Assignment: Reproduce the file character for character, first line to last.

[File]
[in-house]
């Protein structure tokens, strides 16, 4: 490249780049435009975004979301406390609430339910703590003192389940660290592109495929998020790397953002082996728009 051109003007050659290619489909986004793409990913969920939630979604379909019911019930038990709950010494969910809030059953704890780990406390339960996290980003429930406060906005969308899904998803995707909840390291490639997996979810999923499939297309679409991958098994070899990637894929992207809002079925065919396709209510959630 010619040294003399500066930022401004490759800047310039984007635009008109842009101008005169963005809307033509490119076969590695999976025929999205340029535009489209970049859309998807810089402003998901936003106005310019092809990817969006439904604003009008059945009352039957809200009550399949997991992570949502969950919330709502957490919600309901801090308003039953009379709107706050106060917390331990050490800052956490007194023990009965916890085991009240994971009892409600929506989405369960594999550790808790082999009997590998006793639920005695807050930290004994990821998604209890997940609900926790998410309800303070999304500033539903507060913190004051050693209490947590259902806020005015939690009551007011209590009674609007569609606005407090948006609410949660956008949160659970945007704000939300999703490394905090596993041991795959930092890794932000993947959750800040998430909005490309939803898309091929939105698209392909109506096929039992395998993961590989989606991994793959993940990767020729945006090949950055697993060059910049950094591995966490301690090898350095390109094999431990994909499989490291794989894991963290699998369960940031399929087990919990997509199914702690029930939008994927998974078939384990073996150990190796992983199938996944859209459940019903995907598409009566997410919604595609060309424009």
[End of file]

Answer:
[in-house]
């Protein structure tokens, strides 16, 4: 490249780049435009975004979301406390609430339910703590003192389940660290592109495929998020790397953002082996728009 051109003007050659290619489909986004793409990913969920939630979604379909019911019930038990709950010494969910809030059953704890780990406390339960996290980003429930406060906005969308899904998803995707909840390291490639997996979810999923499939297309679409991958098994070899990637894929992207809002079925065919396709209510959630 010619040294003399500066930022401004490759800047310039984007635009008109842009101008005169963005809307033509490119076969590695999976025929999205340029535009489209970049859309998807810089402003998901936003106005310019092809990817969006439904604003009008059945009352039957809200009550399949997991992570949502969950919330709502957490919600309901801090308003039953009379709107706050106060917390331990050490800052956490007194023990009965916890085991009240994971009892409600929506989405369960594999550790808790082999009997590998006793639920005695807050930290004994990821998604209890997940609900926790998410309800303070999304500033539903507060913190004051050693209490947590259902806020005015939690009551007011209590009674609007569609606005407090948006609410949660956008949160659970945007704000939300999703490394905090596993041991795959930092890794932000993947959750800040998430909005490309939803898309091929939105698209392909109506096929039992395998993961590989989606991994793959993940990767020729945006090949950055697993060059910049950094591995966490301690090898350095390109094999431990994909499989490291794989894991963290699998369960940031399929087990919990997509199914702690029930939008994927998974078939384990073996150990190796992983199938996944859209459940019903995907598409009566997410919604595609060309424009």